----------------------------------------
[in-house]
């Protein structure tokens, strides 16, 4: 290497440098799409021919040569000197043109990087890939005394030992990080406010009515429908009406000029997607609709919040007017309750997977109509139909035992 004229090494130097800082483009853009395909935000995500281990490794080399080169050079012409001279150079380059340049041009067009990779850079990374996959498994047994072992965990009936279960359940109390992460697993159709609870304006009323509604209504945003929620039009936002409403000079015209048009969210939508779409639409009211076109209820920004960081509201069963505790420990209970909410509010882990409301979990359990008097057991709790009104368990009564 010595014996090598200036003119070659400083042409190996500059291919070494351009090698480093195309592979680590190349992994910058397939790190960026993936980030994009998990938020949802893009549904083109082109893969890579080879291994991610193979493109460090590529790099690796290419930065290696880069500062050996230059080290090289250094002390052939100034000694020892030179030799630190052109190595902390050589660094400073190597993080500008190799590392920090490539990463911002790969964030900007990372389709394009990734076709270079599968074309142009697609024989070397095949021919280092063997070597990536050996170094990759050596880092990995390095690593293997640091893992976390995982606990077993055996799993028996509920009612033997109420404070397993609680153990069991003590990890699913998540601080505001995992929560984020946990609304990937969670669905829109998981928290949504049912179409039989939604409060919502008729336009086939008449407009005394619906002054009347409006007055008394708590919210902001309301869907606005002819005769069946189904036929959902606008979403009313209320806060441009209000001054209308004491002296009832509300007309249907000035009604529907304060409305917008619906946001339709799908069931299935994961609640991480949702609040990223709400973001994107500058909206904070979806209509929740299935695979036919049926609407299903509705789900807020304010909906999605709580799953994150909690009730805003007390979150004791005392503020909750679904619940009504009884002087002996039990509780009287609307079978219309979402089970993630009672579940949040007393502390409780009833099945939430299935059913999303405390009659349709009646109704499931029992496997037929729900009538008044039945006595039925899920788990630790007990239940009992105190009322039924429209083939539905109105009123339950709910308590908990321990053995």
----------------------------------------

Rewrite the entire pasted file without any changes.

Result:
[in-house]
């Protein structure tokens, strides 16, 4: 290497440098799409021919040569000197043109990087890939005394030992990080406010009515429908009406000029997607609709919040007017309750997977109509139909035992 004229090494130097800082483009853009395909935000995500281990490794080399080169050079012409001279150079380059340049041009067009990779850079990374996959498994047994072992965990009936279960359940109390992460697993159709609870304006009323509604209504945003929620039009936002409403000079015209048009969210939508779409639409009211076109209820920004960081509201069963505790420990209970909410509010882990409301979990359990008097057991709790009104368990009564 010595014996090598200036003119070659400083042409190996500059291919070494351009090698480093195309592979680590190349992994910058397939790190960026993936980030994009998990938020949802893009549904083109082109893969890579080879291994991610193979493109460090590529790099690796290419930065290696880069500062050996230059080290090289250094002390052939100034000694020892030179030799630190052109190595902390050589660094400073190597993080500008190799590392920090490539990463911002790969964030900007990372389709394009990734076709270079599968074309142009697609024989070397095949021919280092063997070597990536050996170094990759050596880092990995390095690593293997640091893992976390995982606990077993055996799993028996509920009612033997109420404070397993609680153990069991003590990890699913998540601080505001995992929560984020946990609304990937969670669905829109998981928290949504049912179409039989939604409060919502008729336009086939008449407009005394619906002054009347409006007055008394708590919210902001309301869907606005002819005769069946189904036929959902606008979403009313209320806060441009209000001054209308004491002296009832509300007309249907000035009604529907304060409305917008619906946001339709799908069931299935994961609640991480949702609040990223709400973001994107500058909206904070979806209509929740299935695979036919049926609407299903509705789900807020304010909906999605709580799953994150909690009730805003007390979150004791005392503020909750679904619940009504009884002087002996039990509780009287609307079978219309979402089970993630009672579940949040007393502390409780009833099945939430299935059913999303405390009659349709009646109704499931029992496997037929729900009538008044039945006595039925899920788990630790007990239940009992105190009322039924429209083939539905109105009123339950709910308590908990321990053995």